Goal: Train local food practitioners in the community food systems process including: Community Food Systems Program, coalition development, creating community food systems assessments through mapping and public input sessions, priority project management, design thinking, best practices for community food system projects, and evaluation methods for project and program success. Individuals will leave with new skills and confidence to work with various communities in the development of their place-based community food system, with resources to both engage and complete projects relating to systemic community food system change.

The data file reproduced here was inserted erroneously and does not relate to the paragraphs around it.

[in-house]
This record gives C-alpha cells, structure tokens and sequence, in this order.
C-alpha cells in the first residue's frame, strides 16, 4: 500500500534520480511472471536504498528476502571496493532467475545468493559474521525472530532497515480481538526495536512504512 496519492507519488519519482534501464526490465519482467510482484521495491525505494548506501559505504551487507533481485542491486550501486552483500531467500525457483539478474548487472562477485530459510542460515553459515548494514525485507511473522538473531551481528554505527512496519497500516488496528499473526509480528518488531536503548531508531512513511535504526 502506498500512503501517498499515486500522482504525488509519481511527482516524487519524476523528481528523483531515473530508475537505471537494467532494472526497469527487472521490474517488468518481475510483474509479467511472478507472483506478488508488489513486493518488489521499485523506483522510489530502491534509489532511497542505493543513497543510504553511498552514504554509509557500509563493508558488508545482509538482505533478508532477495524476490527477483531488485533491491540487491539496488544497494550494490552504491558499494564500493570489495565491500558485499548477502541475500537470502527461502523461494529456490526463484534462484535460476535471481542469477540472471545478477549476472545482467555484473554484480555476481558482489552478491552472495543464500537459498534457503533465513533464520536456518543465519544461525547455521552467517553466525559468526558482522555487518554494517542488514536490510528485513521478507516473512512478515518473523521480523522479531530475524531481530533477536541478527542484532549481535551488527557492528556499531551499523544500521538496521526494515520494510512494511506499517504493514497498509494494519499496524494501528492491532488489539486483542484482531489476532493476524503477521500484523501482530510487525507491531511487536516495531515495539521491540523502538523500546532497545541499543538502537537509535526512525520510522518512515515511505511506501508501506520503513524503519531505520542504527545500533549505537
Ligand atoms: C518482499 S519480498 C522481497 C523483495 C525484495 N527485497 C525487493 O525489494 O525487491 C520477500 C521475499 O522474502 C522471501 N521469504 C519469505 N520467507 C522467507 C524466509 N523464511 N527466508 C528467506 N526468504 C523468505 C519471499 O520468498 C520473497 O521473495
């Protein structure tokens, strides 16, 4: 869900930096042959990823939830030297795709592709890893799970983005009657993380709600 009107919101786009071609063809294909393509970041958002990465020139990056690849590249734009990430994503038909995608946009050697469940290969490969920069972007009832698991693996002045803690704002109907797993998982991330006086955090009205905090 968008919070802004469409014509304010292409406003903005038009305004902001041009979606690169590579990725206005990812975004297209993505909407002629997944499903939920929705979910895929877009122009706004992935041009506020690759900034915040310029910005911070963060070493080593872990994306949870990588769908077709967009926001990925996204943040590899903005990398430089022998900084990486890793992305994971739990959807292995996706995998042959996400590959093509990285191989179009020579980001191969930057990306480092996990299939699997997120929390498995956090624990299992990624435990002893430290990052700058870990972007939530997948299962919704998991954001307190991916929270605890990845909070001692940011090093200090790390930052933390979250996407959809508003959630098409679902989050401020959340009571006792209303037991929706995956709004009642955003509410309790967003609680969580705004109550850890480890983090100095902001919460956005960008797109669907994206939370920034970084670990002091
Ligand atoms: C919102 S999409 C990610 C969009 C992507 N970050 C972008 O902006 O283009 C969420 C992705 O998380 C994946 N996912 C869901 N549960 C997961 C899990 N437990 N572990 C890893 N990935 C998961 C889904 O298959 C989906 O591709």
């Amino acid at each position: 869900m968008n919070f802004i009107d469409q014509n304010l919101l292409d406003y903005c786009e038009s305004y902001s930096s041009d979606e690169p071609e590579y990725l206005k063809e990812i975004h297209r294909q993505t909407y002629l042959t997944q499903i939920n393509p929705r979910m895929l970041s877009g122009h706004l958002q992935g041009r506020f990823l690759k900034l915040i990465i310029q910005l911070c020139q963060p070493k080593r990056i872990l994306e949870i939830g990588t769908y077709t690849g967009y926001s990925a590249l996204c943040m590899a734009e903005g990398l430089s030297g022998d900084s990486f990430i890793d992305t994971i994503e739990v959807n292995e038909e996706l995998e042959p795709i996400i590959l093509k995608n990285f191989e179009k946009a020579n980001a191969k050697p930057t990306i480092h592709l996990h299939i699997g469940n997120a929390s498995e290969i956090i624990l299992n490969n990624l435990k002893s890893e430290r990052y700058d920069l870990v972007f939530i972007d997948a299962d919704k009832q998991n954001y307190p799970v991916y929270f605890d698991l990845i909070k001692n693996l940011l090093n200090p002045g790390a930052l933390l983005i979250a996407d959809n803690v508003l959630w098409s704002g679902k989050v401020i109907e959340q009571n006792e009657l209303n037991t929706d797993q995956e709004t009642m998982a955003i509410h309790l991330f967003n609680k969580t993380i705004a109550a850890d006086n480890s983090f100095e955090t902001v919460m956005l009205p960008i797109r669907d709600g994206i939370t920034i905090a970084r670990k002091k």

Participants will be able to: • Understand community food systems and how they relate to larger community and economic development goals • Engage and empower community partners to work collectively toward a community food system • Discern the different sectors of the food system and their impact on community • Utilize Collective Impact and Strategic Doing methods • Develop coalitions working toward collective community goals • Strategically partner with organizations for creative collaborations • Execute community processes including facilitation, project management, partnership, and building successful teams • Develop community food systems assessments through mapping, interviews, and public input sessions • Identify primary and secondary data sources for community food systems assessment and priority projects • Utilize community food system assessments to determine priority projects • Understand evaluation methods for determining collective community projects • Acknowledge the importance of design in community food systems and where it fits within project development • Provide partners with tools and resources for various food systems sectors: production, transformation, distribution, consumption, and resource management (grants, best practices, research, etc.) • Apply concepts and skills learned to develop a place-based Community Food Systems Program in your own University or organization. • Create evaluation methods to understand if projects developed are successful